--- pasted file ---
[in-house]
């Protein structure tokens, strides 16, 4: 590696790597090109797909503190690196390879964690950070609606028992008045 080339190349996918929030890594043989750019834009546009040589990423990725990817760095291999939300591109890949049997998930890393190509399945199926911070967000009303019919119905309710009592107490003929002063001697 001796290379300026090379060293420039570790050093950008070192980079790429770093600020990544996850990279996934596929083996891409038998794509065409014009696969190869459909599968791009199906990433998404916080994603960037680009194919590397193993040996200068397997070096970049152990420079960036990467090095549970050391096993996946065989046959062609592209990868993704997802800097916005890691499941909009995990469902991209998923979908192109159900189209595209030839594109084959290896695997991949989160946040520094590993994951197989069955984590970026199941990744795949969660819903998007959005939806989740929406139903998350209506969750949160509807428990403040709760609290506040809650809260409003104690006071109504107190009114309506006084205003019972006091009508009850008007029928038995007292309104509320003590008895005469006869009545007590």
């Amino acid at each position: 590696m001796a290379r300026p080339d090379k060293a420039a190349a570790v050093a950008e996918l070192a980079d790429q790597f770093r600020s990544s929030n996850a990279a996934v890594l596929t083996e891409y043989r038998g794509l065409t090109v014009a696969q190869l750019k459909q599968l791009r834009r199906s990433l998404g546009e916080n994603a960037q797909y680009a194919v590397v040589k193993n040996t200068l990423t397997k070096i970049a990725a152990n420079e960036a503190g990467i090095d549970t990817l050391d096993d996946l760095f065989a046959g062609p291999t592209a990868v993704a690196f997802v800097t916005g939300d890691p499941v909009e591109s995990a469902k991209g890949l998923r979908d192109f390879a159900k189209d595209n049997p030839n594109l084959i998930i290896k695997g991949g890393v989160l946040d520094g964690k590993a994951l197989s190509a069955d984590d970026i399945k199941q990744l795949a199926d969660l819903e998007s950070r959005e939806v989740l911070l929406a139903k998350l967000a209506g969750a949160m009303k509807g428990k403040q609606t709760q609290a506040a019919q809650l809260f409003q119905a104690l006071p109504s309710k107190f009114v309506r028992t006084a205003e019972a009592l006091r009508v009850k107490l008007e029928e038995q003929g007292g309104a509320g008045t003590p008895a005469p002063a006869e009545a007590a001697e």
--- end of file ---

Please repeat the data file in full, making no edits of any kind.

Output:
[in-house]
């Protein structure tokens, strides 16, 4: 590696790597090109797909503190690196390879964690950070609606028992008045 080339190349996918929030890594043989750019834009546009040589990423990725990817760095291999939300591109890949049997998930890393190509399945199926911070967000009303019919119905309710009592107490003929002063001697 001796290379300026090379060293420039570790050093950008070192980079790429770093600020990544996850990279996934596929083996891409038998794509065409014009696969190869459909599968791009199906990433998404916080994603960037680009194919590397193993040996200068397997070096970049152990420079960036990467090095549970050391096993996946065989046959062609592209990868993704997802800097916005890691499941909009995990469902991209998923979908192109159900189209595209030839594109084959290896695997991949989160946040520094590993994951197989069955984590970026199941990744795949969660819903998007959005939806989740929406139903998350209506969750949160509807428990403040709760609290506040809650809260409003104690006071109504107190009114309506006084205003019972006091009508009850008007029928038995007292309104509320003590008895005469006869009545007590």
């Amino acid at each position: 590696m001796a290379r300026p080339d090379k060293a420039a190349a570790v050093a950008e996918l070192a980079d790429q790597f770093r600020s990544s929030n996850a990279a996934v890594l596929t083996e891409y043989r038998g794509l065409t090109v014009a696969q190869l750019k459909q599968l791009r834009r199906s990433l998404g546009e916080n994603a960037q797909y680009a194919v590397v040589k193993n040996t200068l990423t397997k070096i970049a990725a152990n420079e960036a503190g990467i090095d549970t990817l050391d096993d996946l760095f065989a046959g062609p291999t592209a990868v993704a690196f997802v800097t916005g939300d890691p499941v909009e591109s995990a469902k991209g890949l998923r979908d192109f390879a159900k189209d595209n049997p030839n594109l084959i998930i290896k695997g991949g890393v989160l946040d520094g964690k590993a994951l197989s190509a069955d984590d970026i399945k199941q990744l795949a199926d969660l819903e998007s950070r959005e939806v989740l911070l929406a139903k998350l967000a209506g969750a949160m009303k509807g428990k403040q609606t709760q609290a506040a019919q809650l809260f409003q119905a104690l006071p109504s309710k107190f009114v309506r028992t006084a205003e019972a009592l006091r009508v009850k107490l008007e029928e038995q003929g007292g309104a509320g008045t003590p008895a005469p002063a006869e009545a007590a001697e």